The global economic outlook this year looks gloomy and more uncertain, at least according to the latest research data by the International Monetary Fund.
Several shocks have so far hit the world economy which had already been weakened by the pandemic: higher-than-expected inflation worldwide triggering tighter financial conditions, especially in the US; a worse-than-anticipated slowdown in China, reflecting Covid- 19 outbreaks and lockdowns; and further negative spillovers from the Russia – Ukraine war.
Back home, the 12-month overall inflation rate reached 8.5 percent in August 2022. The cost of living has gone up, and activities in the private sector hit a 15-month low in July as Purchasing Managers’ Index survey data signalled a decline in new orders and muted business confidence. Yields on government securities have increased significantly in the 9 months to September 2022.
Case in point, five-year bond yields are currently at levels last seen on 15-year papers in December 2021. This has resulted in negative mark to market returns on bond holdings. Globally, equities have suffered from poor corporate earnings due to supply chain disruptions and low valuations as a result of higher discount rates. The electioneering period when volatility among traditional forms of investments such as stocks, bonds and cash increases due to increased perceived risk has also contributed to the poor performance of the Nairobi Securities Exchange, which is down 15.8 percent so far. However, all is not lost, alternative investments do exist.
Alternative investments do not fall in the traditional classification as mentioned above. They tend to appear as a better option for investors in redistributing risk. These include tangible asset classes such as precious metals, real estate, and natural resources. They also take the form of financial assets such as private equity, private debt, and hedge funds.
The key attractive feature is their historically low correlation with traditional asset classes, which creates the opportunity for portfolio diversification resulting in a higher risk-adjusted return. Alternative investments tend to be insulated against market volatility such as has been witnessed in global equity markets in the recent past.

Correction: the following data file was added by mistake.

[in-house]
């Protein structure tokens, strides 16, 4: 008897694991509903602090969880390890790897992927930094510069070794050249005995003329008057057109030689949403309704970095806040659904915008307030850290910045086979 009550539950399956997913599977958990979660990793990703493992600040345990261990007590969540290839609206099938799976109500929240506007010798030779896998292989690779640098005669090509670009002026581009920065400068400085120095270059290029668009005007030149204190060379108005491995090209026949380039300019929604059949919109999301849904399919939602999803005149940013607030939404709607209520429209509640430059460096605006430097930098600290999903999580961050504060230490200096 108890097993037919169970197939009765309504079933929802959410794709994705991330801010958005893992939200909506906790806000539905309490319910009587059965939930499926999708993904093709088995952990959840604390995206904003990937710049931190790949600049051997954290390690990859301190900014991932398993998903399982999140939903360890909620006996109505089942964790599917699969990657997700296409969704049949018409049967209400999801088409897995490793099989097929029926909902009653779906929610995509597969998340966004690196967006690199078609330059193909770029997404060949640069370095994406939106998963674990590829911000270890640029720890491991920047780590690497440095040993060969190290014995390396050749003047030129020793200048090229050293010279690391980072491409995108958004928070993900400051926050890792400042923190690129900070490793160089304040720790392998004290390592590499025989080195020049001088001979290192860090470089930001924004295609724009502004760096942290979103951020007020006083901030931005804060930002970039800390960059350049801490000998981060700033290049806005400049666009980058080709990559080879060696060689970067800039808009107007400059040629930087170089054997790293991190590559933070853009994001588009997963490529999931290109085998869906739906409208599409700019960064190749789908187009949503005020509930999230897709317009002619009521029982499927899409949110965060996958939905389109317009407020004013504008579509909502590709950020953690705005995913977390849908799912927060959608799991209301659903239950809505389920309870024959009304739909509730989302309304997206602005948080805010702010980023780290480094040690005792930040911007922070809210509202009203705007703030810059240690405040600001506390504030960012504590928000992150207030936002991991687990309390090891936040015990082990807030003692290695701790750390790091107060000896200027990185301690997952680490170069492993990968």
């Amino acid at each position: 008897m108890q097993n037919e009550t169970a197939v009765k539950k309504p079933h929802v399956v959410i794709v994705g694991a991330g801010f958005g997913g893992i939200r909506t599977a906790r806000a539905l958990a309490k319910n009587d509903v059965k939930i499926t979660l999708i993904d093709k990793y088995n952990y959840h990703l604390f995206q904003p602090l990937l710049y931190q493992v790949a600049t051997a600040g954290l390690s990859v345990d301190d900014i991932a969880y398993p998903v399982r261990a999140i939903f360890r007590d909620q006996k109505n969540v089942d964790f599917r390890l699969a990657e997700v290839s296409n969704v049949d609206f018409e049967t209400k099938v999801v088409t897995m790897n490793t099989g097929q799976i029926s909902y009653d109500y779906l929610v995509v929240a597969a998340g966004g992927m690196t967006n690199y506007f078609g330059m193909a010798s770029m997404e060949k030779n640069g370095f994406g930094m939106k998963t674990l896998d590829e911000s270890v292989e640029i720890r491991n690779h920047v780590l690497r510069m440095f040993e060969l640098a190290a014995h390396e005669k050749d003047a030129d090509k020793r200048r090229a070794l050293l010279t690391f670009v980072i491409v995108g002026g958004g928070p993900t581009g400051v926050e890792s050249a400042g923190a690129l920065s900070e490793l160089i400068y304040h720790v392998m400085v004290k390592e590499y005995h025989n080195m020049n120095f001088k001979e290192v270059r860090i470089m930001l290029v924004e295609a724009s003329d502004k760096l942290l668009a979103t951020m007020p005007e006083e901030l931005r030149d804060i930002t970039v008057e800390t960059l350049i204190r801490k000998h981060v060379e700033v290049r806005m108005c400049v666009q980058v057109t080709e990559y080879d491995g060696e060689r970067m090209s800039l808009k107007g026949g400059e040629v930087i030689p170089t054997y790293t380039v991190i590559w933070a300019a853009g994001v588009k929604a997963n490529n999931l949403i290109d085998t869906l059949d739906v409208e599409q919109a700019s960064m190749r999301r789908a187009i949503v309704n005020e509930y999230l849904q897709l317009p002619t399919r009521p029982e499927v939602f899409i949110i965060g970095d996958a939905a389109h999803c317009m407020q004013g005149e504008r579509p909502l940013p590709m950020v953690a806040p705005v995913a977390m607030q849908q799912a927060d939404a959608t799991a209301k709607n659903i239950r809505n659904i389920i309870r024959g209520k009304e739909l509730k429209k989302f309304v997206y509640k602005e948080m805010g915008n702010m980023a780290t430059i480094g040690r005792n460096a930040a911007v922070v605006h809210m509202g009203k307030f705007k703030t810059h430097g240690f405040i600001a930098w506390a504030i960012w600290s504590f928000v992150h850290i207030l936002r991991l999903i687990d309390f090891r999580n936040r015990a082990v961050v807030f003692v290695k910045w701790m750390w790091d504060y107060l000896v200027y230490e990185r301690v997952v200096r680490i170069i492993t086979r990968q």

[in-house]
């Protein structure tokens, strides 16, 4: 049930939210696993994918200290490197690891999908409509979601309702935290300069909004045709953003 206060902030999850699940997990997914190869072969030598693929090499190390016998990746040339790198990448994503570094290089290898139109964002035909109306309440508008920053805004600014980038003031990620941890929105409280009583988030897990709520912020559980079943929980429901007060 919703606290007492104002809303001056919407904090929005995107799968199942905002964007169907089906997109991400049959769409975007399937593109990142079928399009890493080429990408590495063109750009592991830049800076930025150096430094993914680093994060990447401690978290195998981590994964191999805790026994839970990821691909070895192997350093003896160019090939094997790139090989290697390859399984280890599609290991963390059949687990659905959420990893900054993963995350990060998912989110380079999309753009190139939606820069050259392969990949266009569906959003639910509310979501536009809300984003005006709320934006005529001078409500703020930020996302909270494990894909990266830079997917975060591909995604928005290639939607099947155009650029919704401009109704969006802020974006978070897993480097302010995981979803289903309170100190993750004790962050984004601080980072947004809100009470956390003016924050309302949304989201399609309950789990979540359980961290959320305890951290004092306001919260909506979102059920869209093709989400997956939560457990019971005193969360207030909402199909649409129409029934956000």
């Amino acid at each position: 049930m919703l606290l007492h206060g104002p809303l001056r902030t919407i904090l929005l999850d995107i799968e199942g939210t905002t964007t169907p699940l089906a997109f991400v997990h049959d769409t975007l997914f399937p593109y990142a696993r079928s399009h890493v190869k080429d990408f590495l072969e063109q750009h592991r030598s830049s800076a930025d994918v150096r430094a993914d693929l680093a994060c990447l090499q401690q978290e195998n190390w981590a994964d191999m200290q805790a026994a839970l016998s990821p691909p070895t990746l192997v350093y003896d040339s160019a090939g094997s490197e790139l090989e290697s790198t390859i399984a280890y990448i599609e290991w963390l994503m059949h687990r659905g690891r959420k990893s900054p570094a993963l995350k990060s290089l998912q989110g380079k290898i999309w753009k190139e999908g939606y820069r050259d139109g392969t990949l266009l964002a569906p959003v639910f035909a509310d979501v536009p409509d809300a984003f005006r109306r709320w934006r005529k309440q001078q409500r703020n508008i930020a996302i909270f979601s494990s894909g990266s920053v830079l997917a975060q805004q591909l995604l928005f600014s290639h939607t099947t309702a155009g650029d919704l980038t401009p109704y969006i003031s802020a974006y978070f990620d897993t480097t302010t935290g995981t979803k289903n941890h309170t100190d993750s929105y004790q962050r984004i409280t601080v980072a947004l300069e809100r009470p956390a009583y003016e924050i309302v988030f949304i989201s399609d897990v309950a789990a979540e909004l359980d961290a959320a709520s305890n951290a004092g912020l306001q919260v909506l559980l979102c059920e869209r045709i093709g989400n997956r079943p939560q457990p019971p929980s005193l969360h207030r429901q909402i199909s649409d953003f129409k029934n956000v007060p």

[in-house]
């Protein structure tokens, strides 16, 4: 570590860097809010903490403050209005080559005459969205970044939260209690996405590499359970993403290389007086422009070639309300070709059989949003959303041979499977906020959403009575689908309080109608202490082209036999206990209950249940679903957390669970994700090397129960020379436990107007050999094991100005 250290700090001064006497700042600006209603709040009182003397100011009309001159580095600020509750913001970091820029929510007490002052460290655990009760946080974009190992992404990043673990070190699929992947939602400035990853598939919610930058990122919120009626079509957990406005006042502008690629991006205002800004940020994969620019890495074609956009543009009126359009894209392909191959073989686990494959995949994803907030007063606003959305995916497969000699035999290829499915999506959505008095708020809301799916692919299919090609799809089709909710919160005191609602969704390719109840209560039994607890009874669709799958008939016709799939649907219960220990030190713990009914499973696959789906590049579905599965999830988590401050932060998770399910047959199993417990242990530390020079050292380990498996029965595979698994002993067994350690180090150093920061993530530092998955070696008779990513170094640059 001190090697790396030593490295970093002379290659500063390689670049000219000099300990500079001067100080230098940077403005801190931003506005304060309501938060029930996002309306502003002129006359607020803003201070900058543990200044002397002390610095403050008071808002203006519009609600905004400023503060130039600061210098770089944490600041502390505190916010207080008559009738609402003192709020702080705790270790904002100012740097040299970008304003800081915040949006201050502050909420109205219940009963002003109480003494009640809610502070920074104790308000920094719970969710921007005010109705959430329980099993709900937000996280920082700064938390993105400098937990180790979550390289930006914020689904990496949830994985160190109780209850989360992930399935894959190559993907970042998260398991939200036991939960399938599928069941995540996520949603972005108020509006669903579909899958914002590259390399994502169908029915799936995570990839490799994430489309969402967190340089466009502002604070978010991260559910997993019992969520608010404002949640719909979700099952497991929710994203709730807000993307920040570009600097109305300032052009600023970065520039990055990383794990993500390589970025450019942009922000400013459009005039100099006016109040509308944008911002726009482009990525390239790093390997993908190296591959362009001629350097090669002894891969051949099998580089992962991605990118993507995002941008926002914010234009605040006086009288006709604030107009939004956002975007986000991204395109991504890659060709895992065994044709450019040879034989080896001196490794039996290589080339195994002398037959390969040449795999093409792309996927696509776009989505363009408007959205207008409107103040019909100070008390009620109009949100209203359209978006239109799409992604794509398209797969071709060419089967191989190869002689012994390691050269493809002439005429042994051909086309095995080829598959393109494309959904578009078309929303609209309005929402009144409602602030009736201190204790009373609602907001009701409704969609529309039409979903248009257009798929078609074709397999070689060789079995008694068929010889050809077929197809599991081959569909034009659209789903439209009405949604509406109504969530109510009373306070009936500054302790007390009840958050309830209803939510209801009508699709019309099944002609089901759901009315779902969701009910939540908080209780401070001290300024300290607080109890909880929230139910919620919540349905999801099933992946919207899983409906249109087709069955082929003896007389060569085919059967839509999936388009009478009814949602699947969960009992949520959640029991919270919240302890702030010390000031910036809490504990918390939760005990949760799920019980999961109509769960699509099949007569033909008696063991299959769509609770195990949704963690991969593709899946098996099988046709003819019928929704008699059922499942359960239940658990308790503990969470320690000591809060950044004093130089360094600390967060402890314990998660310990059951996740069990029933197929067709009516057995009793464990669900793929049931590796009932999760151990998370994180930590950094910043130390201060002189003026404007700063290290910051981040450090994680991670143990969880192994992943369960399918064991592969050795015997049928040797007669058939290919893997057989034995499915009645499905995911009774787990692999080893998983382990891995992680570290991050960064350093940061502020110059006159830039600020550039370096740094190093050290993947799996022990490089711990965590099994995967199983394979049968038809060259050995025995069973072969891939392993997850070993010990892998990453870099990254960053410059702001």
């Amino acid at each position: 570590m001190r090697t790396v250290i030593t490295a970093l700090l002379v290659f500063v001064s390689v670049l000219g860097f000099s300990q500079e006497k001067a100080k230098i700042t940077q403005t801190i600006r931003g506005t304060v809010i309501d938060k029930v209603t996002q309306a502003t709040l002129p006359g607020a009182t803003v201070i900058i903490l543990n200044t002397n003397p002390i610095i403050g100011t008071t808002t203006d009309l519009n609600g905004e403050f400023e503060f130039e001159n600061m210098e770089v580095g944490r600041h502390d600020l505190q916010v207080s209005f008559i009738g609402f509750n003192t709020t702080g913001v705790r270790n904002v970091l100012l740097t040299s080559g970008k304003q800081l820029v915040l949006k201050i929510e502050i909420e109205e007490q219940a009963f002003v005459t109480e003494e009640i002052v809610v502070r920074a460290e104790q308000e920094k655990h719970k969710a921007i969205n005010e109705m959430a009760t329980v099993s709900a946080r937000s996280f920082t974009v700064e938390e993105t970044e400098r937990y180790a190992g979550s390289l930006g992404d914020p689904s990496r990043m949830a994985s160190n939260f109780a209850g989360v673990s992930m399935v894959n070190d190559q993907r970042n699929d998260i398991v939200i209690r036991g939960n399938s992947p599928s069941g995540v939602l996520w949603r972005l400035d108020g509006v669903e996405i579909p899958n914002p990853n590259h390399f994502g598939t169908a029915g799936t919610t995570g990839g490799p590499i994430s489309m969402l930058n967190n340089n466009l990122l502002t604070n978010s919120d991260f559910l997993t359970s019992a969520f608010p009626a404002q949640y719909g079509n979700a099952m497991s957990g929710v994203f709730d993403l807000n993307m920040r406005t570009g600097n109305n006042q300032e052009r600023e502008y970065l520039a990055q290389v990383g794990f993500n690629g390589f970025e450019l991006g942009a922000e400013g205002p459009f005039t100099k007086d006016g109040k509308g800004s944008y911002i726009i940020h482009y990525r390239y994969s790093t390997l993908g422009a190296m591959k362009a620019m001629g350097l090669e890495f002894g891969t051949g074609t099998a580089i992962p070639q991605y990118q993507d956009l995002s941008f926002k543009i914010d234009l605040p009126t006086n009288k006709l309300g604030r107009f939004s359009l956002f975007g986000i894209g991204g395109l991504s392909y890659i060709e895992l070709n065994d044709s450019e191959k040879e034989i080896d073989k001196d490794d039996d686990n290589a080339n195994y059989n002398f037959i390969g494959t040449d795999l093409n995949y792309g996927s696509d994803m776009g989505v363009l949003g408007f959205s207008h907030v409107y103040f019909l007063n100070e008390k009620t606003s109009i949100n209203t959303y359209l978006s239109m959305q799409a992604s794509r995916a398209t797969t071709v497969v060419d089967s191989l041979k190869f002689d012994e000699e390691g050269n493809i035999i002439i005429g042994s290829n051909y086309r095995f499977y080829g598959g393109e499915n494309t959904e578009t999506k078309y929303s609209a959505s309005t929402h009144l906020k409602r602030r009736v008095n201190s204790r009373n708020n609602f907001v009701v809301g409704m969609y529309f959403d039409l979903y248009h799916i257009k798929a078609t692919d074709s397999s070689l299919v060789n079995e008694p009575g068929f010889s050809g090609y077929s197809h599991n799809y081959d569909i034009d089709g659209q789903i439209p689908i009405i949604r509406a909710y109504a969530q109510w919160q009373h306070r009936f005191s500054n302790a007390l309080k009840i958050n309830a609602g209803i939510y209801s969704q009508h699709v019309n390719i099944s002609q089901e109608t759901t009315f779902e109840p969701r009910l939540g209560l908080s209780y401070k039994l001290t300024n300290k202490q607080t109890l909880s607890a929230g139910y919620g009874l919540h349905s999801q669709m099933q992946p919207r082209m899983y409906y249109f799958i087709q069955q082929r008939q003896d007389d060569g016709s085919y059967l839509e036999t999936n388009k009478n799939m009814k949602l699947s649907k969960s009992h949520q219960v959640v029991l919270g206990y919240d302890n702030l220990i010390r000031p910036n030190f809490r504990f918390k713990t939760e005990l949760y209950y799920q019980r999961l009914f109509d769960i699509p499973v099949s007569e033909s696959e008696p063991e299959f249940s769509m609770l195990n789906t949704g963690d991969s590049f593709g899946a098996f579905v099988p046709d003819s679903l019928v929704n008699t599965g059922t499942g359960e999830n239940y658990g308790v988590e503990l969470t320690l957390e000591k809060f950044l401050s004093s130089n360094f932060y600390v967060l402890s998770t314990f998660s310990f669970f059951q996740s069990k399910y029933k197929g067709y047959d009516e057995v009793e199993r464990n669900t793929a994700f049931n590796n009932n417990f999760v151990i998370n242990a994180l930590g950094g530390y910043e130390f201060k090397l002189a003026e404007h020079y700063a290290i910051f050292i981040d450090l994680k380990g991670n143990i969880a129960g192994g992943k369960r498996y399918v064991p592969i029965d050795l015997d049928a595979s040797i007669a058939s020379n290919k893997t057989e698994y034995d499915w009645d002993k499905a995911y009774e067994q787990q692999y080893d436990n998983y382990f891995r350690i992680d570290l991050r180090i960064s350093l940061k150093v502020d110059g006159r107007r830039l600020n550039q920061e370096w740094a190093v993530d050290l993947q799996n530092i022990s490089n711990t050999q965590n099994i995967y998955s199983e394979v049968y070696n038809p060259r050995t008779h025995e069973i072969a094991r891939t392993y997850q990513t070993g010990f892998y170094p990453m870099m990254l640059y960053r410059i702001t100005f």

For instance, we expect government borrowing to continue soaring, and interest rates to rise as the central bank aims at curbing inflation. We also expect the equity market’s volatility to persist in the short-term as the long-term effects of the Covid-19 pandemic on the economy dissipate slowly. This all creates a challenging investment environment with low equity price movements and limited correlation benefits between fixed income and equities.
Incorporating alternative investments in portfolio construction will provide the necessary diversification and improve risk-adjusted returns, especially in periods of slow economic growth as seen in the last two years.
The alternative investments industry has become a critical component of the global financial system and world economy. Investors now deploy trillions of dollars around the world, playing a critical role in supporting global capital markets, and redistributing risk.
The alternative investments space continues to evolve as technology-backed investment products such as digital currencies, artificial intelligence, cryptocurrencies and investment vehicles in the decentralised finance ecosystem are gradually gaining interest and trust.
Risk characteristics of alternative investments typically include illiquidity, less regulation, lower transparency, higher fees and limited historical data. They may also have complex legal and tax considerations and investors in alternative investments have to ensure these characteristics fall within their risk capacity.
Ms Vuku is a research analyst at the Old Mutual Investment Group, Kenya.
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